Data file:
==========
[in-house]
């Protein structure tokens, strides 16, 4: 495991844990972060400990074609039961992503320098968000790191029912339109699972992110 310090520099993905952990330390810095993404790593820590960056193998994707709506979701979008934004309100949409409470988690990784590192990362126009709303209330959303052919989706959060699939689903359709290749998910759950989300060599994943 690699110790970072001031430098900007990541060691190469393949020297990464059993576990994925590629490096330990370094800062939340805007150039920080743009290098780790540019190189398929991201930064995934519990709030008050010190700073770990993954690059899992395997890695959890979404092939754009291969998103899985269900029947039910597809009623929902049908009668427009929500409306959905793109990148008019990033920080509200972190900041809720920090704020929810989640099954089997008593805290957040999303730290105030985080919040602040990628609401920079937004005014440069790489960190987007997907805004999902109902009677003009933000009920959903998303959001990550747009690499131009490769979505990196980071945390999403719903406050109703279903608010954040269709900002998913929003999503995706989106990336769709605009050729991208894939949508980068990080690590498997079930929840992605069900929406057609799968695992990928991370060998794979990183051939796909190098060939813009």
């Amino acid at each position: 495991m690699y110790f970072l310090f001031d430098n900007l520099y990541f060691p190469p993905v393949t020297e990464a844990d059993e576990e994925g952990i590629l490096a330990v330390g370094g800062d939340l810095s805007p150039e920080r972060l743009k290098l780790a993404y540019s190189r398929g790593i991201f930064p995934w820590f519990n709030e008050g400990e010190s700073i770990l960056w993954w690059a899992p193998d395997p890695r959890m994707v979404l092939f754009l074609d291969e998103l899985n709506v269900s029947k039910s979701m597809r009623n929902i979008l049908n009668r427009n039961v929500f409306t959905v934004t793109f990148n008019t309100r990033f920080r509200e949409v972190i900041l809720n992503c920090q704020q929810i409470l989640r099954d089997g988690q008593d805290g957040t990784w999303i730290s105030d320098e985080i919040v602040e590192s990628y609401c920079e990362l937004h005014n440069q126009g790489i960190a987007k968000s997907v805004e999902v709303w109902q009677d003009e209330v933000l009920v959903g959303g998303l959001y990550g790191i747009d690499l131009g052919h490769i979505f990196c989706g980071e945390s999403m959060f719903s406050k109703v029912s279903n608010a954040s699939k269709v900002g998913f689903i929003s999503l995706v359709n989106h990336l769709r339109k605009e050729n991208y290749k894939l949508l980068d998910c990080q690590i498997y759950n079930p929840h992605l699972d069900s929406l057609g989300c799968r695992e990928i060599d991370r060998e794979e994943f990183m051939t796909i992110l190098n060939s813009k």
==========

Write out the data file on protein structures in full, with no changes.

[in-house]
């Protein structure tokens, strides 16, 4: 495991844990972060400990074609039961992503320098968000790191029912339109699972992110 310090520099993905952990330390810095993404790593820590960056193998994707709506979701979008934004309100949409409470988690990784590192990362126009709303209330959303052919989706959060699939689903359709290749998910759950989300060599994943 690699110790970072001031430098900007990541060691190469393949020297990464059993576990994925590629490096330990370094800062939340805007150039920080743009290098780790540019190189398929991201930064995934519990709030008050010190700073770990993954690059899992395997890695959890979404092939754009291969998103899985269900029947039910597809009623929902049908009668427009929500409306959905793109990148008019990033920080509200972190900041809720920090704020929810989640099954089997008593805290957040999303730290105030985080919040602040990628609401920079937004005014440069790489960190987007997907805004999902109902009677003009933000009920959903998303959001990550747009690499131009490769979505990196980071945390999403719903406050109703279903608010954040269709900002998913929003999503995706989106990336769709605009050729991208894939949508980068990080690590498997079930929840992605069900929406057609799968695992990928991370060998794979990183051939796909190098060939813009």
């Amino acid at each position: 495991m690699y110790f970072l310090f001031d430098n900007l520099y990541f060691p190469p993905v393949t020297e990464a844990d059993e576990e994925g952990i590629l490096a330990v330390g370094g800062d939340l810095s805007p150039e920080r972060l743009k290098l780790a993404y540019s190189r398929g790593i991201f930064p995934w820590f519990n709030e008050g400990e010190s700073i770990l960056w993954w690059a899992p193998d395997p890695r959890m994707v979404l092939f754009l074609d291969e998103l899985n709506v269900s029947k039910s979701m597809r009623n929902i979008l049908n009668r427009n039961v929500f409306t959905v934004t793109f990148n008019t309100r990033f920080r509200e949409v972190i900041l809720n992503c920090q704020q929810i409470l989640r099954d089997g988690q008593d805290g957040t990784w999303i730290s105030d320098e985080i919040v602040e590192s990628y609401c920079e990362l937004h005014n440069q126009g790489i960190a987007k968000s997907v805004e999902v709303w109902q009677d003009e209330v933000l009920v959903g959303g998303l959001y990550g790191i747009d690499l131009g052919h490769i979505f990196c989706g980071e945390s999403m959060f719903s406050k109703v029912s279903n608010a954040s699939k269709v900002g998913f689903i929003s999503l995706v359709n989106h990336l769709r339109k605009e050729n991208y290749k894939l949508l980068d998910c990080q690590i498997y759950n079930p929840h992605l699972d069900s929406l057609g989300c799968r695992e990928i060599d991370r060998e794979e994943f990183m051939t796909i992110l190098n060939s813009k």